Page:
Woman Harrassed on Street w/ Hidden Camera

koolkurlkoolkurl Posts: 252Registered Users Curl Neophyte
Hidden camera captures catcalls women face on New York City streets - CBS News

What do you all think of this story? I saw on some sites men becoming defensive in their comments and actually curl bashing the woman! (I like her curls btw)

Some men defended the woman and shamed the men for their behavior.

There were women criticizing the woman.

I think harassing women on the street is a form of sexism that some women still must endure. Perhaps some do like the attention unless it is threatening. I personally don't get attention by men anymore and find it a relief but in some ways also oddly a judgement as now that I am over 50 I am often treated like I am invisible. It ain't easy being a woman!
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Comments

  • spiderlashes5000spiderlashes5000 Posts: 17,849Registered Users Curl Virtuoso
    koolkurl wrote: »
    Hidden camera captures catcalls women face on New York City streets - CBS News

    What do you all think of this story? I saw on some sites men becoming defensive in their comments and actually curl bashing the woman! (I like her curls btw)

    Some men defended the woman and shamed the men for their behavior.

    There were women criticizing the woman.

    I think harassing women on the street is a form of sexism that some women still must endure. Perhaps some do like the attention unless it is threatening. I personally don't get attention by men anymore and find it a relief but in some ways also oddly a judgement as now that I am over 50 I am often treated like I am invisible. It ain't easy being a woman!

    Yeah, I saw this the other day and it pissed me off. I can relate. But it feels even worse when I see it happening to someone else actually. It's nauseating. I hate when men do this. And I cannot understand when (a handful of) women say they enjoy it. :thumbdown:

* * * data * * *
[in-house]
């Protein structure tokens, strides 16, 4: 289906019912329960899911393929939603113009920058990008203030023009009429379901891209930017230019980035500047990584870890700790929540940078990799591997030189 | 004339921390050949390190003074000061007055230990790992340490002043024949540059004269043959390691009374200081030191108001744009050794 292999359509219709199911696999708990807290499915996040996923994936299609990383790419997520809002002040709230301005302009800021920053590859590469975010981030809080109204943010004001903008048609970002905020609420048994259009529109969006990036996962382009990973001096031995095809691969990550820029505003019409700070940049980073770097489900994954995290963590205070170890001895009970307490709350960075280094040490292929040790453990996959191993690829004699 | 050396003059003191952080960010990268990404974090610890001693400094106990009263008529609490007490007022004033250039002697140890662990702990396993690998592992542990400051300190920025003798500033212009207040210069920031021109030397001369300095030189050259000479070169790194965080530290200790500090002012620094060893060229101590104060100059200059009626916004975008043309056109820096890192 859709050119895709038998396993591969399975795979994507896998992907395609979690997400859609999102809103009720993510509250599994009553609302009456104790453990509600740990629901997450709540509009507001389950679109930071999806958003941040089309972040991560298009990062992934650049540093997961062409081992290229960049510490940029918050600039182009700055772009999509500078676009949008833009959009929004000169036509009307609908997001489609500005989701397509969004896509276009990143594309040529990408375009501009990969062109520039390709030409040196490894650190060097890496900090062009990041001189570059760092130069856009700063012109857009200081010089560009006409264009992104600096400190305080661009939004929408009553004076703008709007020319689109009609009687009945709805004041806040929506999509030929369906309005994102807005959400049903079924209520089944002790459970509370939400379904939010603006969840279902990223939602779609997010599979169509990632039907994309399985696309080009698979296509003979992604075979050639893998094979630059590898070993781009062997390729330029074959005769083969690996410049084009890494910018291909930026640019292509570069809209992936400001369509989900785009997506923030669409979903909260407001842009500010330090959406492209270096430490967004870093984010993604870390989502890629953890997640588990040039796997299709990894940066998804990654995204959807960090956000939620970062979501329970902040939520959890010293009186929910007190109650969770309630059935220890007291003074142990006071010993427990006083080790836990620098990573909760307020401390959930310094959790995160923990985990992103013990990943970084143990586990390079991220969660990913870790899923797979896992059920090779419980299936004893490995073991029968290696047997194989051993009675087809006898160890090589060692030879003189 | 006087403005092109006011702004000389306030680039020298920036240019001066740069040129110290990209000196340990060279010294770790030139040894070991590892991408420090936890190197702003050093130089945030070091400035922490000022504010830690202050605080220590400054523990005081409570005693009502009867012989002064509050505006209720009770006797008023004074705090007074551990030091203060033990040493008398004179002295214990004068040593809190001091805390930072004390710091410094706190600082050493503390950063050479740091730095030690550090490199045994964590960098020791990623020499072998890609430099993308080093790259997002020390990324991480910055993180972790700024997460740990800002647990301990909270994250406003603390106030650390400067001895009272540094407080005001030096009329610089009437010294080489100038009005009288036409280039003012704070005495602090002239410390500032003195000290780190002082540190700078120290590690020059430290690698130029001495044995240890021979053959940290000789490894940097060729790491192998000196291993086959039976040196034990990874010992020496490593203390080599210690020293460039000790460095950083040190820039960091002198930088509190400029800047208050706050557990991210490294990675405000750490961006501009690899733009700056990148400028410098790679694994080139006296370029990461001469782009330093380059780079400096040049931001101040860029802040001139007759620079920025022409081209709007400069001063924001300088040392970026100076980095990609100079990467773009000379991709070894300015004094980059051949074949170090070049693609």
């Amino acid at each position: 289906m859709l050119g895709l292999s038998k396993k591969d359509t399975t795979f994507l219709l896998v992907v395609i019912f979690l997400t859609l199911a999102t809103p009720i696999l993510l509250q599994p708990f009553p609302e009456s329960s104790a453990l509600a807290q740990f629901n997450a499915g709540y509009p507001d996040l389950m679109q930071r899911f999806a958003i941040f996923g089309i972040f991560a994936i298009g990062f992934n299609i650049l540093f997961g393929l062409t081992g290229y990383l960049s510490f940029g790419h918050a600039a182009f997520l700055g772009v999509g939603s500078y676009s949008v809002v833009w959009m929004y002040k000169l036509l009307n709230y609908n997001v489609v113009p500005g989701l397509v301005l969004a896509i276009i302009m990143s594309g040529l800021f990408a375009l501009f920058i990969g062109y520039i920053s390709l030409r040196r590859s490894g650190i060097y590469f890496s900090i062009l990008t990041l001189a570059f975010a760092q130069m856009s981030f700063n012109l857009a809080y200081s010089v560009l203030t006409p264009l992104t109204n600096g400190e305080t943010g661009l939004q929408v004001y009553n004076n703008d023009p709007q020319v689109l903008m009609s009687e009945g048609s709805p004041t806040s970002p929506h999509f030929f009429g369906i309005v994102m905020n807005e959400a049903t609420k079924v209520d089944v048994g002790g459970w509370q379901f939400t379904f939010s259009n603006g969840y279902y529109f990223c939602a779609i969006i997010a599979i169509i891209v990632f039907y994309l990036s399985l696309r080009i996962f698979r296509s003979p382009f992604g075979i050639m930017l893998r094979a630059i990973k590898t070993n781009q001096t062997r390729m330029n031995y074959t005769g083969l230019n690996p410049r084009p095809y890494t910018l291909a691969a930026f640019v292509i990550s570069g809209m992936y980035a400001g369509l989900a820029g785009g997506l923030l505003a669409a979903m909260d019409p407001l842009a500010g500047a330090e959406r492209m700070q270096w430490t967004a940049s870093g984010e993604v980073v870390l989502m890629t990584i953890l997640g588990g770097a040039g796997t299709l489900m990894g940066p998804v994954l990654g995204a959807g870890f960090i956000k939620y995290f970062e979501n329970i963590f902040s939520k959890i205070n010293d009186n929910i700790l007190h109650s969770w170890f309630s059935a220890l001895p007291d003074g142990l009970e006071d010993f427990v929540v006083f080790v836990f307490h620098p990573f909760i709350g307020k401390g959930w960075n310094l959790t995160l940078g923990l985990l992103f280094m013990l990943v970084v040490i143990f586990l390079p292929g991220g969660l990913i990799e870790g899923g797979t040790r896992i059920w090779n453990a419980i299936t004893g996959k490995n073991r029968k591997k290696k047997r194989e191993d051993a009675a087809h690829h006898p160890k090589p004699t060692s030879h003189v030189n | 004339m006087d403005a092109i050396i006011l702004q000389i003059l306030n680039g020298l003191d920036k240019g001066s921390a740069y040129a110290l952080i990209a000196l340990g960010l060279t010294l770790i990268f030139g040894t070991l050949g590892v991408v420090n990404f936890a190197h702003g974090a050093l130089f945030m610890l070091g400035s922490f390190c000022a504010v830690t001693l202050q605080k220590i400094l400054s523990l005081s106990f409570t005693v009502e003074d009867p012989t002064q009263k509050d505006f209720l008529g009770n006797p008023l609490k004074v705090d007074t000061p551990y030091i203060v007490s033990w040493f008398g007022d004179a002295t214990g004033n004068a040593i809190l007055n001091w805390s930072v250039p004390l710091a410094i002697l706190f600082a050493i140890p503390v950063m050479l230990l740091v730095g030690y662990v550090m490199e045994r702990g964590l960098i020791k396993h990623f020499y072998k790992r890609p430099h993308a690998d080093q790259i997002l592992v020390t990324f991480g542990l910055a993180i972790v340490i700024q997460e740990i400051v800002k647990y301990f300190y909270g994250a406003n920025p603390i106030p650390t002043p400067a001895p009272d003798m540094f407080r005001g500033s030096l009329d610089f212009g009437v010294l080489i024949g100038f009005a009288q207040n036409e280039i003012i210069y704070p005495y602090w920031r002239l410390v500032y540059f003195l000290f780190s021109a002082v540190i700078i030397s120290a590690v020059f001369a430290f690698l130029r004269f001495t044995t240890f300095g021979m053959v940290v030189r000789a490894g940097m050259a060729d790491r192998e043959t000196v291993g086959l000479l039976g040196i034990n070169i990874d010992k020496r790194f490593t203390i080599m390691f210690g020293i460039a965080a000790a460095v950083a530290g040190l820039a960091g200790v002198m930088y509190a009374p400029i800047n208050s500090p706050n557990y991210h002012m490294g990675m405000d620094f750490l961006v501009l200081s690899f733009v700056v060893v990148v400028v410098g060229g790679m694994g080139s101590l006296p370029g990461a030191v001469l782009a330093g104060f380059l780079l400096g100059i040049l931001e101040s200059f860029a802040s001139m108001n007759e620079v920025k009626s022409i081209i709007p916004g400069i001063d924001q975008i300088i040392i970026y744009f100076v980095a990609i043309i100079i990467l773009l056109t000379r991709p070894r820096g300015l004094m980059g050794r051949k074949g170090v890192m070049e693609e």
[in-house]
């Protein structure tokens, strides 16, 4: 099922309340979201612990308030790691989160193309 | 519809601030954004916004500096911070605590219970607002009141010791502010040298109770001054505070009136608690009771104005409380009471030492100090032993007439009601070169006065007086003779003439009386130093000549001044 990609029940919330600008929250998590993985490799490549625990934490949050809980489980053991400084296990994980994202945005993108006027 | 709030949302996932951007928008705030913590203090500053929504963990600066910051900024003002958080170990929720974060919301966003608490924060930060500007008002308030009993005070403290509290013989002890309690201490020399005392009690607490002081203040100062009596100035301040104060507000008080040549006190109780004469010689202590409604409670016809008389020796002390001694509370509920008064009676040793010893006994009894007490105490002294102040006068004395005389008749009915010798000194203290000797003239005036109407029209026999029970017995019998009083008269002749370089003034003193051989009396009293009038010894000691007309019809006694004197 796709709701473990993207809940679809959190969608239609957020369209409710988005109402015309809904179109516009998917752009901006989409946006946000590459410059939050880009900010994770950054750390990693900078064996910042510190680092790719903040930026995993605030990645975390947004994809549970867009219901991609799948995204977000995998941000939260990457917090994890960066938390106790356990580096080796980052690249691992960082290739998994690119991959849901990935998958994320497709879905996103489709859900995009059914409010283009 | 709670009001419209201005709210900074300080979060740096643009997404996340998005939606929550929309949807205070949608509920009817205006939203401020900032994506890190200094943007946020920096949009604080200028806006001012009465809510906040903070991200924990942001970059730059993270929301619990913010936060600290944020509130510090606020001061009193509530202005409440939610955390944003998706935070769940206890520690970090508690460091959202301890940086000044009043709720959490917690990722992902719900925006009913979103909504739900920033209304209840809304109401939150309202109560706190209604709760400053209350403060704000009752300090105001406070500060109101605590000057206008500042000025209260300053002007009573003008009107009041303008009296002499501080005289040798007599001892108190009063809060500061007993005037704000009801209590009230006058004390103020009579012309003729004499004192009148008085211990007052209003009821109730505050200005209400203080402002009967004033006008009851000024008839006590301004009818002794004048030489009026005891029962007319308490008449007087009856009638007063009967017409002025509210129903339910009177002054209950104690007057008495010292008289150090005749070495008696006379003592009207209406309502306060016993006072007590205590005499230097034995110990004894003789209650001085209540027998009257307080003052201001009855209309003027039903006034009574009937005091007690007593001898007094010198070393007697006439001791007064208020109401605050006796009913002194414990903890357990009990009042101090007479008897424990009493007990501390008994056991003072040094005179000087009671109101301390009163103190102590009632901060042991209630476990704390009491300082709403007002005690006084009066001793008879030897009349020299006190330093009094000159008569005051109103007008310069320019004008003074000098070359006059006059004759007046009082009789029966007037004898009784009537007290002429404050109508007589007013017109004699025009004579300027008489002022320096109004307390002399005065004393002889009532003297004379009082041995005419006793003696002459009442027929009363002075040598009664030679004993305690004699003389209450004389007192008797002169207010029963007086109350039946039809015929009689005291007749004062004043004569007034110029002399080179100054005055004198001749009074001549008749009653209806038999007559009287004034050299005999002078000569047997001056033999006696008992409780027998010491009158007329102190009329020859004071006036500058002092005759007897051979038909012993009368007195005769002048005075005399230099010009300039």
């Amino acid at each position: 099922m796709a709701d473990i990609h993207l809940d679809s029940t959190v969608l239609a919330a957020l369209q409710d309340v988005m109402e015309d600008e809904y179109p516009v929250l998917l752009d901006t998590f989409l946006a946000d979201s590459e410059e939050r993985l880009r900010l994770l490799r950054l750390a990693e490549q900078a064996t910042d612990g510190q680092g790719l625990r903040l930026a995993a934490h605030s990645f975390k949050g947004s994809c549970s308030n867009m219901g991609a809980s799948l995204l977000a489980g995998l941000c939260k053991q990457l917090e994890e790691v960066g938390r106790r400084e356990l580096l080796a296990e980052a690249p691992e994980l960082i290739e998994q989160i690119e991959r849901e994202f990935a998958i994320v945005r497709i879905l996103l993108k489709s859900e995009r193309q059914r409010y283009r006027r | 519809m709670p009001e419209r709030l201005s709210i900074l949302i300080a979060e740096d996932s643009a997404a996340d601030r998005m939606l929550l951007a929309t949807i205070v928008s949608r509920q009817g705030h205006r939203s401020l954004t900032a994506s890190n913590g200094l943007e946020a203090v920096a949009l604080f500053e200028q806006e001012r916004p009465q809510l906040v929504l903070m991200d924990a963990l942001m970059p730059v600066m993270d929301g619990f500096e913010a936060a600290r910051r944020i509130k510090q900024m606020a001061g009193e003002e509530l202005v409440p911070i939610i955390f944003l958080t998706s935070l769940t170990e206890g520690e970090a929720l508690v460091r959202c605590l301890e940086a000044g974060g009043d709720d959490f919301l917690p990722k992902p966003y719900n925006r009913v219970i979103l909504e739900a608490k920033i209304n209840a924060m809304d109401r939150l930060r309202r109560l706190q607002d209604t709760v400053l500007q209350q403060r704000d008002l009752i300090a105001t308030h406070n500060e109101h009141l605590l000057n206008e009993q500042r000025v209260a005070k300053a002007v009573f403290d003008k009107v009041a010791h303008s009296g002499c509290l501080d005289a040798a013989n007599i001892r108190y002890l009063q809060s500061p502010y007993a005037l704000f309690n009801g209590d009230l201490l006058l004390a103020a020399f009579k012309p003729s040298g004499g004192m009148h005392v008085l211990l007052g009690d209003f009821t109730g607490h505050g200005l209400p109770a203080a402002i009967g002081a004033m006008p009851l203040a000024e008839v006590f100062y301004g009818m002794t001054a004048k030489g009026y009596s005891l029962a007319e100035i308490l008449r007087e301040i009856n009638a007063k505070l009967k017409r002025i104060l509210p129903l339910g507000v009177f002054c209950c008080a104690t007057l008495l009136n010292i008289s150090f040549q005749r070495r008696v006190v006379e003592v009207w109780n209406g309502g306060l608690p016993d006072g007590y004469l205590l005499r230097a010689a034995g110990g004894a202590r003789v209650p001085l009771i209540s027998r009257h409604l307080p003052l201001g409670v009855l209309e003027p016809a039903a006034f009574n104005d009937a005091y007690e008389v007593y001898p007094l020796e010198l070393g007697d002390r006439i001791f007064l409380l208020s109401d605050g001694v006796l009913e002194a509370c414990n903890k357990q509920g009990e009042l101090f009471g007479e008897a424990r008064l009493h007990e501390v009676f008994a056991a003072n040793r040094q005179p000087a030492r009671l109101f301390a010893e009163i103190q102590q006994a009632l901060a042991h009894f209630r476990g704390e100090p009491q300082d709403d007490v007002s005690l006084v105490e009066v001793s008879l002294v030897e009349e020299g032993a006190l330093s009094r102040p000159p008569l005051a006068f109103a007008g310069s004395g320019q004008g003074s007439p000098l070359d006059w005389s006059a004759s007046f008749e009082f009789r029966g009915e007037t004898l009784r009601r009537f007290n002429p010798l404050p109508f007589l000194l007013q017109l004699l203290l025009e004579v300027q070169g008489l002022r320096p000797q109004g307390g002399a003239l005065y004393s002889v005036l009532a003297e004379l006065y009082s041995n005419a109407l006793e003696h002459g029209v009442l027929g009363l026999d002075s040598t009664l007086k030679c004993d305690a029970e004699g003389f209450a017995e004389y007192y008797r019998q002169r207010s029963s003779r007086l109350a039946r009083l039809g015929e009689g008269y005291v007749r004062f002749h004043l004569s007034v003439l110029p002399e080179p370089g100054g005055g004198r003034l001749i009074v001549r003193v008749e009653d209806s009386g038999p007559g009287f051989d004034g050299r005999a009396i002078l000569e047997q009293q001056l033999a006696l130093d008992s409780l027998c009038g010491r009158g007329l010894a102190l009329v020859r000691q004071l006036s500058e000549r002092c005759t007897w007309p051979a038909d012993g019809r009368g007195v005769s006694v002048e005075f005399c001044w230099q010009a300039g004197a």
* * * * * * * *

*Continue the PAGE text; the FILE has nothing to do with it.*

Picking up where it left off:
• mustangbunnymustangbunny Posts: 1,033Registered Users
    I heard about this, and I heard as a result she was getting death threats.

    I go to great lengths to avoid walking on streets alone. I feel like it's affected my daily life, I've become self conscious just walking down the street. I avoid eye contact with strange men and never smile at any men, not even to be polite. Catcalling/harassing is never ever enjoyable for me, it makes me feel cheap and dirty. I could never live in a big city. 😞


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  • Jorjor23Jorjor23 Posts: 4Registered Users
    And that guy who walked next to her for five minutes, yikes! I'd be beyond creeped out.
  • chupiechupie Posts: 5,280Registered Users Curl Connoisseur
    I have even heard women defending the men. Gayle King seemed incensed and that you just should say hi back and take the compliments. What people don't seem to get is that, yeah, maybe just MAYBE some are just pleasantries, but it's really hard to distinguish and if you respond *in anyway* to some of these guys, it is taken as consent and often escalates quickly to Not a Good Thing and who is the bad guy then? The woman. Because you said hi back or thank you or whatever. So the safest thing to do is never make eye contact or vocal contact. Yeah, it looks all innocent on the top (and maybe it is, but most often it is not) but whoa be the woman who responds. Which makes you the bad guy responding or not responding. I couldn't believe it when I heard the censure in her voice.